The 60-minute documentary brought together twelve individuals on different areas of the political spectrum in order to test whether it was possible to bridge their ideological divides. Students in the class were given the chance to speak to the film’s executive producer Christy Vines, and two of the documentary’s participants after the screening, the course’s professor Lia Howard said.
Howard said that the new course, “PSCI 398: Political Empathy and Deliberative Democracy,” aims to open active conversation in politics and explore common ground as political thinkers. The film and class, she added, are part of the SNF Paideia program’s efforts to increase civic political dialogue on campus across different fronts — including wellness, citizenship, and service — with the goal of “educating the whole person.”
“The course really wants to look at how we practically put conversation in action and how we live out empathy,” Howard said.
The documentary — sponsored by the Ideos Institute think tank — aimed to conduct “a social experiment to test whether constructive dialogue is possible in today’s polarized culture, and if so, how dialogue might be the first step in healing our nation,” Ideos Program Associate Frances McGinley wrote in a statement to The Daily Pennsylvanian.
The screening was also open to other SNF Paideia fellows and interested Penn community members, Howard said, and the audience asked questions afterward about the psychology behind the film and how participants were chosen.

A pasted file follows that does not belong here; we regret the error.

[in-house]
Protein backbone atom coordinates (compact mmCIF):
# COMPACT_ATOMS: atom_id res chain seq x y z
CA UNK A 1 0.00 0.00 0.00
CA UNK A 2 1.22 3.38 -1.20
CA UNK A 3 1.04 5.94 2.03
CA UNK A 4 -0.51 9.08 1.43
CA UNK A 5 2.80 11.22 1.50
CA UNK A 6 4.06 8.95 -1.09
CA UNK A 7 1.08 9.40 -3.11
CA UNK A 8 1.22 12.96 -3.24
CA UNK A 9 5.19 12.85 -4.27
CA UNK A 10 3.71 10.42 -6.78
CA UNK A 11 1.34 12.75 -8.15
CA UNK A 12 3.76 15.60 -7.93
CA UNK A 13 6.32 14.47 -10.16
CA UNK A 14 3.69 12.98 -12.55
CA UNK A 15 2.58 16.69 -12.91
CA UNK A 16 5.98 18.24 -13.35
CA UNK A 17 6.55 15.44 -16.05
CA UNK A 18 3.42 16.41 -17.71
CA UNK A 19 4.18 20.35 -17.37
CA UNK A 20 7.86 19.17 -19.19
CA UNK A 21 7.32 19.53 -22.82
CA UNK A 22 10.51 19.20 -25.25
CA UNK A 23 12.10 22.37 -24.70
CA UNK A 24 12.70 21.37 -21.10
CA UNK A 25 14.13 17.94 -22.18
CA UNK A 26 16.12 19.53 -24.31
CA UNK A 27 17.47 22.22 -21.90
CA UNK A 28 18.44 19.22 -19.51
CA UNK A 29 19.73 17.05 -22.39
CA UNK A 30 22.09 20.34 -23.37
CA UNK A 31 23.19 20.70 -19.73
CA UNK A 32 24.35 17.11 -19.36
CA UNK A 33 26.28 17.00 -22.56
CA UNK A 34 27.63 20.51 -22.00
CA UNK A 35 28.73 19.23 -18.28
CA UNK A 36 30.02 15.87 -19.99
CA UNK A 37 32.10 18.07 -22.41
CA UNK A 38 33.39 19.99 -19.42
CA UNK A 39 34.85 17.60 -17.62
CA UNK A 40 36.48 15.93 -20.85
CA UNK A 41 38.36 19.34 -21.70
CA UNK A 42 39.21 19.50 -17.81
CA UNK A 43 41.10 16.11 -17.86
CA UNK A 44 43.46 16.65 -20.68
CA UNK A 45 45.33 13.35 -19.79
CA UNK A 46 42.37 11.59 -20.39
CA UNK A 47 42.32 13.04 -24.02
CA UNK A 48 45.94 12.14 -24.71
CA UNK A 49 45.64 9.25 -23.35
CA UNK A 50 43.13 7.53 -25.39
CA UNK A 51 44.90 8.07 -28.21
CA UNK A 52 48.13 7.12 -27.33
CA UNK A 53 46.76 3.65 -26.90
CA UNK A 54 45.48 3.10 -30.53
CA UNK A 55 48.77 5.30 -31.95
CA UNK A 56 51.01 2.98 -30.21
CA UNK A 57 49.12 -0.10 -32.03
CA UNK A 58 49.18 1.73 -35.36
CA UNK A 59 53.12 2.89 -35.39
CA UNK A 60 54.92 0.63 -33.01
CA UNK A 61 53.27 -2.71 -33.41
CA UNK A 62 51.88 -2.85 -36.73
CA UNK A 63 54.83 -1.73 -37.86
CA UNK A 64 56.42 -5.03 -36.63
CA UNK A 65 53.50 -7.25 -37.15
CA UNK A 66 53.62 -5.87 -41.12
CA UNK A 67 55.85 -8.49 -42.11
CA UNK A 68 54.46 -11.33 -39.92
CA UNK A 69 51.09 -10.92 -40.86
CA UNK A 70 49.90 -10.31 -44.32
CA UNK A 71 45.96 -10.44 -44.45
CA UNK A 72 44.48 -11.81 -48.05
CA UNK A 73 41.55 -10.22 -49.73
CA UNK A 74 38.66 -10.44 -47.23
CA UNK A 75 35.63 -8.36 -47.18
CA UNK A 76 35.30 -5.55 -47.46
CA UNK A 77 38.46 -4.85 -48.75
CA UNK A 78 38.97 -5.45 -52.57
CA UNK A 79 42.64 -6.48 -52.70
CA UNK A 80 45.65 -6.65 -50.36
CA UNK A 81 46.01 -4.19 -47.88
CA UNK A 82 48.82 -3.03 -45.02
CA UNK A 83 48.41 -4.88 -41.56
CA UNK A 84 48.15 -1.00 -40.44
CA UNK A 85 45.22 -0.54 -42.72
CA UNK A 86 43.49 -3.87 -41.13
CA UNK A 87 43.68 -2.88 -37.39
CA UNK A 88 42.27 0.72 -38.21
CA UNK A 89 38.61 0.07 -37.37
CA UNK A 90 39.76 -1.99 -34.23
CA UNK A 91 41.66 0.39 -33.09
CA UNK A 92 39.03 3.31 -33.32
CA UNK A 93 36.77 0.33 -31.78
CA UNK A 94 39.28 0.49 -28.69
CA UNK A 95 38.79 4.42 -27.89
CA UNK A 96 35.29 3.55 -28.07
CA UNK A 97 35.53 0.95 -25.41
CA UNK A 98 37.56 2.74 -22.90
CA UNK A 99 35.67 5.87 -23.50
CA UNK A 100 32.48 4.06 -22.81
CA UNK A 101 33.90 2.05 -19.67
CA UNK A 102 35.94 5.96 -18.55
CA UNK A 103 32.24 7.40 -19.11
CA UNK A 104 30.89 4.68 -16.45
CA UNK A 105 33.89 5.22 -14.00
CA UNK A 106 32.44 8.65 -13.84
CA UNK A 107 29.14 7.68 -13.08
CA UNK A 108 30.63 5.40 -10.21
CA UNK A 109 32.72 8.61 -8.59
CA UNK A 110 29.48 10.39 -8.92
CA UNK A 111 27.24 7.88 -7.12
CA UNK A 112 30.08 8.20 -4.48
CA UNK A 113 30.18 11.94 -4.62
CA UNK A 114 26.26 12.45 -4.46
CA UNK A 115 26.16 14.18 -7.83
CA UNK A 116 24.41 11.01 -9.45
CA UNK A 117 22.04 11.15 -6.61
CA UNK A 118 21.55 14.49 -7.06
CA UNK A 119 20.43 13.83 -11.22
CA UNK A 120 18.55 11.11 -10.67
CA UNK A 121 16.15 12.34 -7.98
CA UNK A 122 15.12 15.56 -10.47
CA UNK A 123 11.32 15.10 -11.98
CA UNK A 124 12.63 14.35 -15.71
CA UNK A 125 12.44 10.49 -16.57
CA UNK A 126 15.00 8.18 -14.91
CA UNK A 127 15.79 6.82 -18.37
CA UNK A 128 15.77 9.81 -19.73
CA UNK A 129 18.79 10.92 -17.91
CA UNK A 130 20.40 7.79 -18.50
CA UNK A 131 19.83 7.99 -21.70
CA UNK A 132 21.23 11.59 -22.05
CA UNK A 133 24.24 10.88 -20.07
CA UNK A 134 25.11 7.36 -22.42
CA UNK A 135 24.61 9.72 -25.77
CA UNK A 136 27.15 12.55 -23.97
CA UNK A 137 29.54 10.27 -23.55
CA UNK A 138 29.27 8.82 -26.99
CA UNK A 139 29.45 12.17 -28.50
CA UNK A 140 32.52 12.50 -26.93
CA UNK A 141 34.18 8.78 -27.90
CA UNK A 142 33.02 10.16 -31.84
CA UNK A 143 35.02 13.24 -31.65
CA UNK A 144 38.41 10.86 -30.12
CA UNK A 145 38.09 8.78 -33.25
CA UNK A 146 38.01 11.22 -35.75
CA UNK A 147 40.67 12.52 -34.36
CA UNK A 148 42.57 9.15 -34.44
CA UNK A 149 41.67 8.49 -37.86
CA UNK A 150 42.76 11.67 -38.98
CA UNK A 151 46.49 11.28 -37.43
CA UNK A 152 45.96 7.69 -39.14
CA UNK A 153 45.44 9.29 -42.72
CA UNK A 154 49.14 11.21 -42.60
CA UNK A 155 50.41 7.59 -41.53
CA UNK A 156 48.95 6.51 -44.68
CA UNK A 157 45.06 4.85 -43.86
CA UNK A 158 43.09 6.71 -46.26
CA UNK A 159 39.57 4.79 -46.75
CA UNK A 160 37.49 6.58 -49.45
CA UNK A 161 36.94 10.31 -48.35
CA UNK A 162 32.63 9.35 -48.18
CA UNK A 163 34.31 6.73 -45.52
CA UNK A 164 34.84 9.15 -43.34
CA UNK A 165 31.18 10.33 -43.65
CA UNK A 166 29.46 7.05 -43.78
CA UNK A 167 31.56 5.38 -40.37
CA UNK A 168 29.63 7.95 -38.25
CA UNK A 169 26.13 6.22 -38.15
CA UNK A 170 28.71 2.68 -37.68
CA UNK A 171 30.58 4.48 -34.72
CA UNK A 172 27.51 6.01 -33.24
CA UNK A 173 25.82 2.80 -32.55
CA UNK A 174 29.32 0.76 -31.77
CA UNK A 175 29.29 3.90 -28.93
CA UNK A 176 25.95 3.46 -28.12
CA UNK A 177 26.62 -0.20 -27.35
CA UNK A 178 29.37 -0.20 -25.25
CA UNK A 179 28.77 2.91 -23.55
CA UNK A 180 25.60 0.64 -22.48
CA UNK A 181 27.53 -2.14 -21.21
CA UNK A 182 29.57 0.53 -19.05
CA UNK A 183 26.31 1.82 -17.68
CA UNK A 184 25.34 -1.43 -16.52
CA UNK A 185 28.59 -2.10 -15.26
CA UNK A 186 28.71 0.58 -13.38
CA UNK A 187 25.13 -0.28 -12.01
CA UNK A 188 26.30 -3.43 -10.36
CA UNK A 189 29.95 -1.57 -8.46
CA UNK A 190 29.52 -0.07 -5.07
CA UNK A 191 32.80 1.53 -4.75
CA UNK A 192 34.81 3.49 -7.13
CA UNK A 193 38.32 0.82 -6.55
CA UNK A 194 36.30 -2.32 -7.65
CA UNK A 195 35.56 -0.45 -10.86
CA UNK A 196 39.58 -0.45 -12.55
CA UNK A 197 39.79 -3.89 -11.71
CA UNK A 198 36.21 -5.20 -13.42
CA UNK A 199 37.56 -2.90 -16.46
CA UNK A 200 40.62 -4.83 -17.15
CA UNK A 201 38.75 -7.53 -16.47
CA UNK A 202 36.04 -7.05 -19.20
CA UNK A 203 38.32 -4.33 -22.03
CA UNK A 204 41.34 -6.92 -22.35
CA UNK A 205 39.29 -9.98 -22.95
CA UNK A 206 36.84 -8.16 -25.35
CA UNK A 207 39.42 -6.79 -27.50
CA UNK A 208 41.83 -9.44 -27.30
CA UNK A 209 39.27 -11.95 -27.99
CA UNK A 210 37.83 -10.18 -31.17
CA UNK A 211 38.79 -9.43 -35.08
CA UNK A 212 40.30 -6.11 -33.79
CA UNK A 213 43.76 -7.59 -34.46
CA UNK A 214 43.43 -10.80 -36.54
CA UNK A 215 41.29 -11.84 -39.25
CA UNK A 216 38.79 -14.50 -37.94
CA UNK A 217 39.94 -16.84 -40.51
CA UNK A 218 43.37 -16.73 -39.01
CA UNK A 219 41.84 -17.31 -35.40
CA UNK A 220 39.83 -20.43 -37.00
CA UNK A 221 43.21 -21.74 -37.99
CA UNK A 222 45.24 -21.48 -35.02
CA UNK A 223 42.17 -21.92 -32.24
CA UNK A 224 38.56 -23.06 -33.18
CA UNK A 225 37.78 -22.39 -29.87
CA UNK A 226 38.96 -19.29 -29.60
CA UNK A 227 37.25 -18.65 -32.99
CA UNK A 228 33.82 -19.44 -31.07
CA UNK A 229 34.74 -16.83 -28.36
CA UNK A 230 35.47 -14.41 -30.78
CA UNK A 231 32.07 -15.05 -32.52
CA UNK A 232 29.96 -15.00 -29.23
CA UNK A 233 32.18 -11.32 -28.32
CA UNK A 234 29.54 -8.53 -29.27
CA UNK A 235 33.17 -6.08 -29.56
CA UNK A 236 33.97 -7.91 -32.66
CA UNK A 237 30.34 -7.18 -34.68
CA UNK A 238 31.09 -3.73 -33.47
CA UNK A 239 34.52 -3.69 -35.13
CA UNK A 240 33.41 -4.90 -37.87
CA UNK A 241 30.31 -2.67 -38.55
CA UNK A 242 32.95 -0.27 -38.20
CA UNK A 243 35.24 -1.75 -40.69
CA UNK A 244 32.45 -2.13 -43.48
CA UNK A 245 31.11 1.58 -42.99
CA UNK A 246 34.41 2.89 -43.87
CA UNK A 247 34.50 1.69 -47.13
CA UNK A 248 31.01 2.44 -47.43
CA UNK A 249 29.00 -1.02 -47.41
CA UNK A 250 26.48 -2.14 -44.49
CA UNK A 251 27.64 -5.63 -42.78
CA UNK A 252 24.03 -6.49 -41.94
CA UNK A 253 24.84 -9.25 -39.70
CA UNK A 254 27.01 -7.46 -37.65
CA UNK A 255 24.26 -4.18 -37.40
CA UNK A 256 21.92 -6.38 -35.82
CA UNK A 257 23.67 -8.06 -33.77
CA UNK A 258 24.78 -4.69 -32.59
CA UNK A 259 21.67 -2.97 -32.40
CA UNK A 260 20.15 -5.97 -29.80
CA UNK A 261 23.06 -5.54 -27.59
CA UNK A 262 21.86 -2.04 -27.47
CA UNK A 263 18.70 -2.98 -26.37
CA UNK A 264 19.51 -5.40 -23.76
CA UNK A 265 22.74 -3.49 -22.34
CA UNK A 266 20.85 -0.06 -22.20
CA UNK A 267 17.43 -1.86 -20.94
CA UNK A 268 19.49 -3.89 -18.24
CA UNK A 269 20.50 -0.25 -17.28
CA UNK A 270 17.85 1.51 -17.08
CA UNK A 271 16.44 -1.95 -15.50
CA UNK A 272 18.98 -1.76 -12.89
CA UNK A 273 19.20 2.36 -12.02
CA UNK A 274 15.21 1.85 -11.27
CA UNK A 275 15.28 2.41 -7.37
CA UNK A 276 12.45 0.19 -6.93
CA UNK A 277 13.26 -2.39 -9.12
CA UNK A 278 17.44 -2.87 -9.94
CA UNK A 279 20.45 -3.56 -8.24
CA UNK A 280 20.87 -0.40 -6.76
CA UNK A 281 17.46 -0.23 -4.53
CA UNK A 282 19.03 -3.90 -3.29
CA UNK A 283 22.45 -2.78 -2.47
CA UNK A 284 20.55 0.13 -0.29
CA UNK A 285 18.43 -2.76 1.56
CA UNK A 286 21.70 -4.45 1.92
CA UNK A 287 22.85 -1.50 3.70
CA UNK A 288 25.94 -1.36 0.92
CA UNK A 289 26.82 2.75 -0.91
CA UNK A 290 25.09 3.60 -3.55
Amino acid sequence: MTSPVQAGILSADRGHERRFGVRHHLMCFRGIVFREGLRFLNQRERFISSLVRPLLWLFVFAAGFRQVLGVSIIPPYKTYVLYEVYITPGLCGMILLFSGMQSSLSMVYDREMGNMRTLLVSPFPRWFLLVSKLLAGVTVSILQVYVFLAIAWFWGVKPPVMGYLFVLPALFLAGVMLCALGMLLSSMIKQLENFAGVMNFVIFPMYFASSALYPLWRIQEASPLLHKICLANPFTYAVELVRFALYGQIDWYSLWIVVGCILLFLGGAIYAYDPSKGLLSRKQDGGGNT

Wharton senior Charles Ross, who is enrolled in the course, said that he appreciates the way that the course addresses the importance of open political dialogue.
“I personally was frustrated with the lack of political conversation that was happening across the political spectrum,” Ross said. “I think [the class] speaks to a lot of these frustrations.”
He said that the screening of this movie touched on similar subjects, including how empathy played a big role in this lack of productive political conversation — both from the right and from the left.
“The way I see it, maybe because of this film, is that you’re not agreeing on the same things,” Ross said. “You are just trying to meet each other where they are at.”
College sophomore Lynn Larabi said that she has seen these issues play out within the Penn student population.
“I think there isn’t really that much political diversity [at Penn],” Larabi said. “I think, at times, people take it to the extremes when they hear that someone of an opposing side is going to be talking about their own beliefs.”